Exploring and prototyping a common service pattern for online housing repairs
From our discovery, we identified council tenants’ and leaseholders’ user needs and barriers for going online to report and book a repair and that a common service pattern for online repairs is possible.
For the alpha phase, we want to explore and test:
- Whether the ideal user journey and wireframes for the resident facing online service will allow tenants and leaseholders to easily report and book a repair and hence want to use the online service instead of calling
- What is the most effective way the common service pattern can be implemented and integrated with existing housing repair systems.
To test the above, we want to implement and test an end-to-end Minimum Viable Product (MVP) based on our common service pattern for two repair types which will allow council tenants and leaseholders to report, book and amend an appointment, and receive appointment reminders and alerts. We will integrate with the existing housing repair systems of the partner authorities and explore how the common service pattern can be implemented while doing so.
We want to focus on heating and damp/mould issues, as the repair types for alpha. Our key reasons for the scope of the MVP are:
- The report, book an appointment, amend appointments and receive reminders and alerts functionality include areas that were considered important for meeting user needs.
- Heating and damp and mould issues are high volume repairs and have a high first time fix percentage. Focusing on two repair types instead of all repair types reduces complexity and will allow for end-to-end testing within the time and budget restrictions of the fund. Both repair types will still deliver benefits for participating authorities and generate useful insights and learnings from the MVP.
- Integration with existing housing repair systems will allow the end-to-end repair process, reporting, scheduling and management to be tested.
We will build on the discovery user research and carry out further user research to better understand the users’ needs of our identified personas, including their support and access requirements. We will use interviews and visits to deepen our understanding of relevant aspects of our users’ lives and work, and test out design concepts and prototypes. We will feedback on how well our designs work for users and what we have learnt about usability issues related to layout, functionality and content.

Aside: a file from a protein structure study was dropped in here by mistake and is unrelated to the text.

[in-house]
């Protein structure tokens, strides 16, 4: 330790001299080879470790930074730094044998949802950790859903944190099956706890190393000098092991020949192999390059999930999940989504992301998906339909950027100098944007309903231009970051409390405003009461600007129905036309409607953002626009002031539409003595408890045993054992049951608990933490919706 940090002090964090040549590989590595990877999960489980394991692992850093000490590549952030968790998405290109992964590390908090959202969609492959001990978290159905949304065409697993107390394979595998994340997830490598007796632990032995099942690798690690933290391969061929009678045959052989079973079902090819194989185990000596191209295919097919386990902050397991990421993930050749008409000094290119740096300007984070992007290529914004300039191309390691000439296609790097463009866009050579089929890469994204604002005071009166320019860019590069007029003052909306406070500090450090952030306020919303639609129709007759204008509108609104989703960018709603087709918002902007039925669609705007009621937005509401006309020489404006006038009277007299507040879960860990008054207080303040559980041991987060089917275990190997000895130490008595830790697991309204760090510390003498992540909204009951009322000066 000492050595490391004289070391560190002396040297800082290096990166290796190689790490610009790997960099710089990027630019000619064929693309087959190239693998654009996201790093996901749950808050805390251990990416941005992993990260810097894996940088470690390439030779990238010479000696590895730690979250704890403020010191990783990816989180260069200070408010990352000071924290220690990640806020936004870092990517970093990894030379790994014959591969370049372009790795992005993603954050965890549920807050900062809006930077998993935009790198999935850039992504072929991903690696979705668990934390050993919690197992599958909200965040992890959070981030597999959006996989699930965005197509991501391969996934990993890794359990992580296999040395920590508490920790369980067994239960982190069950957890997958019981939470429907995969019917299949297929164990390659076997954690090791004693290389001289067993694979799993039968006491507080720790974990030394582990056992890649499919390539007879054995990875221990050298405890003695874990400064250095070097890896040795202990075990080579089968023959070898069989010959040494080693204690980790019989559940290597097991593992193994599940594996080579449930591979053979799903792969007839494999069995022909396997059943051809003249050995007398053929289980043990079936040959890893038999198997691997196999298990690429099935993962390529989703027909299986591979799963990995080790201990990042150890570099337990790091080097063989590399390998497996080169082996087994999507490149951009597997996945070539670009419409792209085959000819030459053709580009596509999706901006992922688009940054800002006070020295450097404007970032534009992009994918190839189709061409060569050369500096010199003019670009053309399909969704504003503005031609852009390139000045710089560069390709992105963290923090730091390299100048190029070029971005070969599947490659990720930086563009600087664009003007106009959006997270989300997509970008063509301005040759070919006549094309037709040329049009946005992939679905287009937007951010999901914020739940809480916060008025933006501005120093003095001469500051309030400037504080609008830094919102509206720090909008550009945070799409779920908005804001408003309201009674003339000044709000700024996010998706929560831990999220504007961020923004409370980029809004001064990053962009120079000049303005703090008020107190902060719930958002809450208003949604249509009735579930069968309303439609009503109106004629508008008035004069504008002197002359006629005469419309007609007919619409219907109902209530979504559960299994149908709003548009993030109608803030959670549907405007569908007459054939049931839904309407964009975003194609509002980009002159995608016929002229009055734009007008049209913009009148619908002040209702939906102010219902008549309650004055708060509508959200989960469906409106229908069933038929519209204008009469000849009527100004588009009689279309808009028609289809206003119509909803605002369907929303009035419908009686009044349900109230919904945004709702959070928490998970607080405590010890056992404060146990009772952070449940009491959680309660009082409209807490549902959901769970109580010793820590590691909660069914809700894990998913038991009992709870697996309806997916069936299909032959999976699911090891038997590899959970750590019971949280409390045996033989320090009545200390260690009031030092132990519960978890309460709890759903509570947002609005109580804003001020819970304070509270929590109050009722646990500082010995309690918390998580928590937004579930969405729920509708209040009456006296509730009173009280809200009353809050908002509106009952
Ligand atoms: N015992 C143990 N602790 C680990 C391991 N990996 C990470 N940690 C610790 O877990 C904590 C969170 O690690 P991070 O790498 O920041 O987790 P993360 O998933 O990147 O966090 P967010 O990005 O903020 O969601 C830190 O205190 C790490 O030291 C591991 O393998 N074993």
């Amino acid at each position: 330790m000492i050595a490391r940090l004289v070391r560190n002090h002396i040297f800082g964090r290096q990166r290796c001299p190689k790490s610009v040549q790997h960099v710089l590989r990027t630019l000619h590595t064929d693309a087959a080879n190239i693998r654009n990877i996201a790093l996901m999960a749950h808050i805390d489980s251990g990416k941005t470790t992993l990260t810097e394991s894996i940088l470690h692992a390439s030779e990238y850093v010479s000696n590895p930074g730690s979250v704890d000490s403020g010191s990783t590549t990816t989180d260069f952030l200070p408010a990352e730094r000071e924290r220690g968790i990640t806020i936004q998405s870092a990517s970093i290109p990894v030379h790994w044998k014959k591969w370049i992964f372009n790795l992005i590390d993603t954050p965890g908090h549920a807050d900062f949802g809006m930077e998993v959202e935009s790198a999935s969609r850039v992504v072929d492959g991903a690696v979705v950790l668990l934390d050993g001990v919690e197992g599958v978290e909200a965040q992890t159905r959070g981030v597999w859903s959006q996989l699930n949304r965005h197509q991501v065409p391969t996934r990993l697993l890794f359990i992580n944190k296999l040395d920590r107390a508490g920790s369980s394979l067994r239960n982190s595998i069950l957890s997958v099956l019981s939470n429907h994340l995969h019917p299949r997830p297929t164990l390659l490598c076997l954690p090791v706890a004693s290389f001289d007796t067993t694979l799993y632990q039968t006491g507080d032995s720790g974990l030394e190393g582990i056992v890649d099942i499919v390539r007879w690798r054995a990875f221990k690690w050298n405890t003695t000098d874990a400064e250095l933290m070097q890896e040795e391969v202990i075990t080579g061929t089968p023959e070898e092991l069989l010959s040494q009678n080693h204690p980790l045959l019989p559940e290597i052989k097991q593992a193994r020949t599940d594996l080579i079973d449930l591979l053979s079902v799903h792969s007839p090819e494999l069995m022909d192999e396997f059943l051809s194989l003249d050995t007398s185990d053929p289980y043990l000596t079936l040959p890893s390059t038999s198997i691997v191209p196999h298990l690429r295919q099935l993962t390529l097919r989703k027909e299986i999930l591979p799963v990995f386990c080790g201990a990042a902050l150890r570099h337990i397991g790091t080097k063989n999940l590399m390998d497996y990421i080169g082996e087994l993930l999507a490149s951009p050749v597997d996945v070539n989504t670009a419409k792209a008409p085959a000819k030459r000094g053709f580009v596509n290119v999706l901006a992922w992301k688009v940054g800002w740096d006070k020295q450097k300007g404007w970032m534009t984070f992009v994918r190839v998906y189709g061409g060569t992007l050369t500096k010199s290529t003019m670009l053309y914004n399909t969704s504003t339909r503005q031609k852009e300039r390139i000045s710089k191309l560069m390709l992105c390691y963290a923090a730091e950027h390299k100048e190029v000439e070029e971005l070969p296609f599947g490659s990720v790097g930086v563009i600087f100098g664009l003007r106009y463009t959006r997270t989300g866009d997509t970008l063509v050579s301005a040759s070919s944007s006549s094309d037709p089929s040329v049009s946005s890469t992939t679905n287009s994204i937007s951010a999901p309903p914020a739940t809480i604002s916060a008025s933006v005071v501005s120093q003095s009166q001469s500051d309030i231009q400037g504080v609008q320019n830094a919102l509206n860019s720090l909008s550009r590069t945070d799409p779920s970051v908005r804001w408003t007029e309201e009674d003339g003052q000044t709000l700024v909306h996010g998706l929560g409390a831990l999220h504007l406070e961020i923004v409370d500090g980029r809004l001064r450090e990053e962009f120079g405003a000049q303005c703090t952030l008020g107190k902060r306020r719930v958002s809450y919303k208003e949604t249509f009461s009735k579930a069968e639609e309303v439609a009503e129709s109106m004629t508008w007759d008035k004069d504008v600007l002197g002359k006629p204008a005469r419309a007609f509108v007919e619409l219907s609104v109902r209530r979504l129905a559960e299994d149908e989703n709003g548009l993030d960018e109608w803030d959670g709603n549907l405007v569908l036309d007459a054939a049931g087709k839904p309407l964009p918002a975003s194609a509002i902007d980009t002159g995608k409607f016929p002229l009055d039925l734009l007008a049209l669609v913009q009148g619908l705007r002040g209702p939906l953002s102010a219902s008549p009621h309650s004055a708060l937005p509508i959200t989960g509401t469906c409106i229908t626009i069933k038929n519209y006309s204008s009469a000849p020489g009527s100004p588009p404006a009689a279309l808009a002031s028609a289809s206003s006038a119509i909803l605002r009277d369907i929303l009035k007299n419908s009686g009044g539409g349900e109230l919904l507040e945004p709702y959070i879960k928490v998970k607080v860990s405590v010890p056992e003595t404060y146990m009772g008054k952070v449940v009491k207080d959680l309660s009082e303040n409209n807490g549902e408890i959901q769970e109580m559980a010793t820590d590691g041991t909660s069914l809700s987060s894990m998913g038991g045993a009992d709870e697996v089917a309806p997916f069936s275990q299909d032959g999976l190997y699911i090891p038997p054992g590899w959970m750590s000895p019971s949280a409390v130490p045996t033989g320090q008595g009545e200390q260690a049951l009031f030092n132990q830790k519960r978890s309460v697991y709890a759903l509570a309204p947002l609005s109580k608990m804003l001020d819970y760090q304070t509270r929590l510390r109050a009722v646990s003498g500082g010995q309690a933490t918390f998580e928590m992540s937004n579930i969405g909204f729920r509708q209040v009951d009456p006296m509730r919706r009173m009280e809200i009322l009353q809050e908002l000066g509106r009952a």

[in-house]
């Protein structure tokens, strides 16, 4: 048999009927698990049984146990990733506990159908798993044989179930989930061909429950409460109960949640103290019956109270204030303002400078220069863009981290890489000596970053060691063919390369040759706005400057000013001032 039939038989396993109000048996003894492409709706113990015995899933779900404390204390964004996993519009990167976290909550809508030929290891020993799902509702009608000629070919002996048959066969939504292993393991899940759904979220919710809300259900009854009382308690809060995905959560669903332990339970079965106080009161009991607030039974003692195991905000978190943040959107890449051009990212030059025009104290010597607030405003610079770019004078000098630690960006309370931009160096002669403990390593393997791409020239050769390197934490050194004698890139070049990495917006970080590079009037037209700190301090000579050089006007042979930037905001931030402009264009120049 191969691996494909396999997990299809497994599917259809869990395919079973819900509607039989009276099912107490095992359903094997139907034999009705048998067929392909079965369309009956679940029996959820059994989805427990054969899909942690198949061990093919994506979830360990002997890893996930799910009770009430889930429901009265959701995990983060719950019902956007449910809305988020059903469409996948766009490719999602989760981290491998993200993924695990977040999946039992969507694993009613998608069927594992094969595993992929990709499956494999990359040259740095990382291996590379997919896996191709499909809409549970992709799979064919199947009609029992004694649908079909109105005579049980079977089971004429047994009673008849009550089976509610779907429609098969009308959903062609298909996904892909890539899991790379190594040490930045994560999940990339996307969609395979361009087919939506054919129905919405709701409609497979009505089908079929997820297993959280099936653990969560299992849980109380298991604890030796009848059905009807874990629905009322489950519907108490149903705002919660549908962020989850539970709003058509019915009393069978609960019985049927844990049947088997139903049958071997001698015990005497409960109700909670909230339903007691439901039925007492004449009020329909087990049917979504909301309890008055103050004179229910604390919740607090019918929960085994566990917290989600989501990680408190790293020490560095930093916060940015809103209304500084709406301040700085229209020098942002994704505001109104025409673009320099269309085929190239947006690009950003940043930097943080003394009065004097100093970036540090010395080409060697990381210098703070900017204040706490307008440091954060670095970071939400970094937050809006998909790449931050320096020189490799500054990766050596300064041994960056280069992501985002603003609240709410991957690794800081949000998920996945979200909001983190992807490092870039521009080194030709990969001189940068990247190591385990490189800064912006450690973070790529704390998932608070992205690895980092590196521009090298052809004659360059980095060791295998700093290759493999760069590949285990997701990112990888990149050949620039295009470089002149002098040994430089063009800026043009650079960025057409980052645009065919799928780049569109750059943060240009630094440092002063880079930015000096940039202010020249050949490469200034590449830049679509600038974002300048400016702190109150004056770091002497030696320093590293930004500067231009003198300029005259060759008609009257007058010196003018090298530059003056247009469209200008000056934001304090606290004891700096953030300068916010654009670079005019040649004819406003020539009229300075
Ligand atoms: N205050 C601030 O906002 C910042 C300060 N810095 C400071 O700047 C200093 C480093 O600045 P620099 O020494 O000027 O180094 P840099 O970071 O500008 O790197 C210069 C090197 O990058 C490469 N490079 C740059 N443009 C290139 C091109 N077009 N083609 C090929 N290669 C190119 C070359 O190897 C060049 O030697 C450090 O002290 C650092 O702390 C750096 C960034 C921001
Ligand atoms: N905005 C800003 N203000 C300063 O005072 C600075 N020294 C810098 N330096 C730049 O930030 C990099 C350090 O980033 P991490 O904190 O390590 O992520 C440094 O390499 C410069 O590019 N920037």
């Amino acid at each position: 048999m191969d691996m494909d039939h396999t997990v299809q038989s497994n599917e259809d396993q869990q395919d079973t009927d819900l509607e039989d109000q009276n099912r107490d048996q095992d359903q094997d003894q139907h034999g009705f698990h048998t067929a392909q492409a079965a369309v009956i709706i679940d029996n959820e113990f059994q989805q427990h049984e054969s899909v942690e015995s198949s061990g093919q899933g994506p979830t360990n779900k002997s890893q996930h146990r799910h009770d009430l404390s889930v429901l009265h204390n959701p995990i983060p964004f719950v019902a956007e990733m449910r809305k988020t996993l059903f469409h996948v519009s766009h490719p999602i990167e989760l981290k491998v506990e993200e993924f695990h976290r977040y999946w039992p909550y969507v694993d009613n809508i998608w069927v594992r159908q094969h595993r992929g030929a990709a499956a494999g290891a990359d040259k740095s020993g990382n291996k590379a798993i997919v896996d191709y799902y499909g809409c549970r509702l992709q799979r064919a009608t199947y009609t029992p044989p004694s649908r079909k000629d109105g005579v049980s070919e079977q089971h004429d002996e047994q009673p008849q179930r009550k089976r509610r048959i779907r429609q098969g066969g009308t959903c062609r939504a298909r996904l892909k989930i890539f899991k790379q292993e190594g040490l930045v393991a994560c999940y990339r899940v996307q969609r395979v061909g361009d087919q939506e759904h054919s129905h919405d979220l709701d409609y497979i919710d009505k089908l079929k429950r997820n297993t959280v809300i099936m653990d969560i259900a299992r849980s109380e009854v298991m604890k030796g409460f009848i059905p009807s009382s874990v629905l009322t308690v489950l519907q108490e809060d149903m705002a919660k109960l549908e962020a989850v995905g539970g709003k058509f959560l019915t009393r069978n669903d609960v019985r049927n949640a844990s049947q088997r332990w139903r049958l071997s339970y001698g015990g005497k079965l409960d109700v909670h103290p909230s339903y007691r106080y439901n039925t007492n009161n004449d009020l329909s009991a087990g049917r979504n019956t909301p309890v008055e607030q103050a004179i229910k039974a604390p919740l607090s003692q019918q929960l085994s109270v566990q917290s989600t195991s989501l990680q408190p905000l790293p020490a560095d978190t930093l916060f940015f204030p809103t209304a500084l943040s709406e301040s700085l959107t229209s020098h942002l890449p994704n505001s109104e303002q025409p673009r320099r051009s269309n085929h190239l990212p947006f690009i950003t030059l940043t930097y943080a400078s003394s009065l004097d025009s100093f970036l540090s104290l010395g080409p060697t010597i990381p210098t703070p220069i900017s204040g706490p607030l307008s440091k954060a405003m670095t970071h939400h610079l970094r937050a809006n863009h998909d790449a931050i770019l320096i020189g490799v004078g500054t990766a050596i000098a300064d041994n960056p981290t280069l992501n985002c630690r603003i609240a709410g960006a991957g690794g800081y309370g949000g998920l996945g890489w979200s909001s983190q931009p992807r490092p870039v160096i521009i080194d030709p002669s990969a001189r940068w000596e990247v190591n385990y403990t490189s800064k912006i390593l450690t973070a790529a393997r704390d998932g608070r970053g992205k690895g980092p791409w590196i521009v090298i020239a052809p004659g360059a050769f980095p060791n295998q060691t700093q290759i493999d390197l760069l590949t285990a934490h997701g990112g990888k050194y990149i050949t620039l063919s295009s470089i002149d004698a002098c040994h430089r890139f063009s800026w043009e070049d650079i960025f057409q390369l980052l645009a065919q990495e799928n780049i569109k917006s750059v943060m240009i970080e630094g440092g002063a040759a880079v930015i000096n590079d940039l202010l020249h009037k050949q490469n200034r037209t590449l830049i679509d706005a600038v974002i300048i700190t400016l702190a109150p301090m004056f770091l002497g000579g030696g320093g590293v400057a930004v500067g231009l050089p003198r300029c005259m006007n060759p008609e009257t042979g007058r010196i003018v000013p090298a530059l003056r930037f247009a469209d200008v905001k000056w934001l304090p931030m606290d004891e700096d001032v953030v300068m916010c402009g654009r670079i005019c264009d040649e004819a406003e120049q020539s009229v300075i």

We will know the Alpha phase is successful if:
- The common service pattern and ideal user journey can be applied and implemented by the partner authorities regardless of the different repair systems and business rules
- 90% of users can complete raising and scheduling a repair during user testing
- A repair can be reported online in less than 3 minutes.
Councils are responsible for providing repairs to socially rented properties. Most users access the service by phone and it is typically the service with highest volumes. The service is attractive to provide digitally, however when an acceptable telephone channel exists take-up is often low. The national cost of repairs call handling is estimated at over £30m per year. It is estimated that only about 50% of calls are for new repairs, implying significant levels of failure demand. Our discovery aims were to identify:
- Barriers to adoption of digital repairs services
- Elements best suited to automation/self-service
- Optimal uses of technology to improve user satisfaction and reduce costs
- If a common service pattern for end-to-end delivery of repairs is possible
- How the service pattern can be mapped to the Housing Associations’ Charitable Trust (HACT) repairs data standard.
Our discovery findings found:
- Top barriers to using current digital repairs service included forcing a login to report a repair; mobile versions are not responsive, accessible or user friendly; online reporting of a repair does not result in an appointment; no way to view or amend an existing booking; and current phone services are much better than the online service.
- Although the 3 discovery partner authorities were different in terms of number of socially rented properties, population size and demographics, and housing systems used, we had a lot in common when delivering a repairs service and hence made identifying a common service pattern based on the HACT data standard possible.
- We identified common user personas, their needs and frustrations, and used the user research to design an ideal user journey and wireframes for the resident facing online service which we want to test in an alpha phase.
Our discovery user research identified the following priority needs for a resident:
- As a resident (tenant & leaseholder) I want to find out what I am responsible for so that I know whether to report the repair or fix it myself
- As a resident (tenant & leaseholder) I want to report a repair online
- As a tenant I want to be able to book an appointment for the repair to be fixed
- As a tenant I want to add my contact details so you can confirm my appointment and send me reminders and alerts